Japanese household spending declines in January, with further weakness to come
At face value, today’s Japanese household spending numbers suggested an improvement at the start of the year, with the headline figure reporting an acceleration in annual growth to 6.9%Y/Y, double the Bloomberg consensus forecast. But the strength in this number principally reflected the low base a year ago. The monthly profile was far less encouraging, albeit not unexpected given the latest pandemic wave and associated restrictions, with total spending down 1.2%M/M in January. And this figure was flattered by higher expenditure on the more volatile items – i.e. housing and vehicles. Indeed, when excluding such items, core spending fell for the third consecutive month and by 2.8%M/M to be more than 3% lower than the Q4 average. Moreover, with the quasi-sate of emergency restrictions still in place, consumer confidence at a five-month low with households’ willingness to buy durable goods the weakest is a year, and household budgets being squeezed by rising prices, we expect private consumption to remain subdued over coming months.
Japanese business conditions deteriorate in Q1, with modest recovery expected over near term
The government’s quarterly business sentiment survey for Q1, also published today, suggested a marked deterioration in conditions at the start of the year. The headline business sentiment diffusion index (DI) fell 17.1pts to -7.5, the lowest reading since the onset of the pandemic, with similar weakness in the manufacturing and non-manufacturing sectors alike. And the share of businesses citing a decline in domestic economic conditions was more striking – i.e. the relevant DI fell 38pts over the quarter to -16.3. As is often the case, SMEs considered conditions to be even tougher at the start of the year. Admittedly, the survey indices remain well above the troughs seen at the start of the pandemic – e.g. the headline sentiment index stood at -47.6 in Q220 (compared with -7.5 in Q122). And the survey pointed to a modest improvement in both overall and domestic conditions in the quarters ahead, although the headline indices were still forecast to remain some way below the Q419 level even before the Russian invasion of Ukraine (survey was conducted 15 February).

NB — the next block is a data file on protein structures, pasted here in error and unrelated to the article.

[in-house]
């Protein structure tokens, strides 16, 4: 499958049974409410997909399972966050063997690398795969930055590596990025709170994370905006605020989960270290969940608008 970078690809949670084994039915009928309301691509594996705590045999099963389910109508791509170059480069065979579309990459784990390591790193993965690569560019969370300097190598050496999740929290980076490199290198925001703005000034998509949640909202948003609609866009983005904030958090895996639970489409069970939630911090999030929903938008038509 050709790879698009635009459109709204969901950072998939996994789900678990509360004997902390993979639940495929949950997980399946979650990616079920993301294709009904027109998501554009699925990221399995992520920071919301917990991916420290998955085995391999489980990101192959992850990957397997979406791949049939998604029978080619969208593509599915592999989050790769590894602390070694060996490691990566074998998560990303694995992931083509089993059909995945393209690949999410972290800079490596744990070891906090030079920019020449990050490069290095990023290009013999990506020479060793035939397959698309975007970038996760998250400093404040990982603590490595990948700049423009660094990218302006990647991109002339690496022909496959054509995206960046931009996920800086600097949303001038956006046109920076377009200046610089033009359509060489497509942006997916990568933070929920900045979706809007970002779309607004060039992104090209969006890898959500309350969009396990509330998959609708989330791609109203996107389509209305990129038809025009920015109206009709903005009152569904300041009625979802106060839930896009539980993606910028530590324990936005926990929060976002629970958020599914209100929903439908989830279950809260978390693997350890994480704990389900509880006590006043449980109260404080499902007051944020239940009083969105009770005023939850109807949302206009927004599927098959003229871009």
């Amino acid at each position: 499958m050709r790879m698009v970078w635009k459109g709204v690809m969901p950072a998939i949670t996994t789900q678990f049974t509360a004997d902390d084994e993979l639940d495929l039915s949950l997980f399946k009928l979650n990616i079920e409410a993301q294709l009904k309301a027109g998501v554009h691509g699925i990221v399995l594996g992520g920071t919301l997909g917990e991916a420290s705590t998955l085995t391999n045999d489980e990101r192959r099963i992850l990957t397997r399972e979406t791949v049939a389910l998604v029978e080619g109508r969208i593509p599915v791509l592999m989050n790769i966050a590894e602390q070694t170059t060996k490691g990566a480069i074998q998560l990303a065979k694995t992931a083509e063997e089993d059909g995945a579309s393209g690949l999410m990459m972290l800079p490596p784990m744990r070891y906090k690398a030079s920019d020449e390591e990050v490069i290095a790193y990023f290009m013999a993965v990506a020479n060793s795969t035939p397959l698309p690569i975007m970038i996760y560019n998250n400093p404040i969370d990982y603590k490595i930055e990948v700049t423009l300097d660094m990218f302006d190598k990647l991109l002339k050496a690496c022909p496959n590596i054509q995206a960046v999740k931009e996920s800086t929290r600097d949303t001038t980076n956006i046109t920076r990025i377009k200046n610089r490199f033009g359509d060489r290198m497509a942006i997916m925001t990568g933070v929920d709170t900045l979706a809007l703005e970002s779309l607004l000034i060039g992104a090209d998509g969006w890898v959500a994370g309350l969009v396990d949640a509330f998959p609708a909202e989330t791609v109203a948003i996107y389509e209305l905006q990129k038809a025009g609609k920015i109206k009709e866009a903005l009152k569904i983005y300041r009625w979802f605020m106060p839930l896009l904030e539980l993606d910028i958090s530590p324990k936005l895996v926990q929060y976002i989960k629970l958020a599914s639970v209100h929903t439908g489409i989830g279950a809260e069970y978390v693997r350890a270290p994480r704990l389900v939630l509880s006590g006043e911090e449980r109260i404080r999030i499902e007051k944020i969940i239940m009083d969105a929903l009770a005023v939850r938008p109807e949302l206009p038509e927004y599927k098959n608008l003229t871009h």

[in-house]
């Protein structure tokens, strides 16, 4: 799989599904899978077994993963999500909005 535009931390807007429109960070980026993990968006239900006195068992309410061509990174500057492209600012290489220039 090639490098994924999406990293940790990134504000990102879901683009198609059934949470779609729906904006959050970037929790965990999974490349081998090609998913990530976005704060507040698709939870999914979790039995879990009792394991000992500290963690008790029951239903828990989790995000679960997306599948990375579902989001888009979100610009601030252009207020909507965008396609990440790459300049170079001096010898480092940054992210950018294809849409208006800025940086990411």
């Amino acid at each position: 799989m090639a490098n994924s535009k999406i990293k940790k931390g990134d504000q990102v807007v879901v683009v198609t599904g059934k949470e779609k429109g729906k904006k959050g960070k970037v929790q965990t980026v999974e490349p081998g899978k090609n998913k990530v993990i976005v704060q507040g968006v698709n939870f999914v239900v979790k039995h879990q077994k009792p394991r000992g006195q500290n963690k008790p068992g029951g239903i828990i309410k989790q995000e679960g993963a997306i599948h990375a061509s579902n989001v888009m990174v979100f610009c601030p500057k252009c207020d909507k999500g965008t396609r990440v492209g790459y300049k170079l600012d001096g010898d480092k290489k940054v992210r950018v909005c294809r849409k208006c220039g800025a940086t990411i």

UK GDP beats expectations to maintain steady growth trend at start of 2022
Having dipped 0.2%M/M in December as the omicron variant took hold, UK GDP rebounded a larger-than-expected 0.8%M/M in January. That took GDP 0.8% above the pre-Covid level in February 2020. Looking through the month-to-month volatility caused by the ebb and flow of the pandemic, it suggested that the UK’s growth trend remained broadly steady, with the 3M/3M growth rate of 1.1% little different to that of the prior four months.
UK growth was broad-based in January. Despite a negative contribution from the Covid-related policy response including vaccinations, services activity rose 0.8%M/M, led by consumer-facing activity such as hospitality and retail as households looked to get back to normal in light of the diminished threat from omicron. That took the level of services activity 1.3% above the pre-Covid level, although consumer-facing services were still down 6.8% against the same benchmark illustrating scope for further catch-up over coming months. Construction rose 1.1%M/M to be a similar 1.4% above the level in February 2020. But while production rose 0.7%M/M, it was still 2.0% below the pre-Covid level, restrained by supply bottlenecks in manufacturing, not least in the autos sector.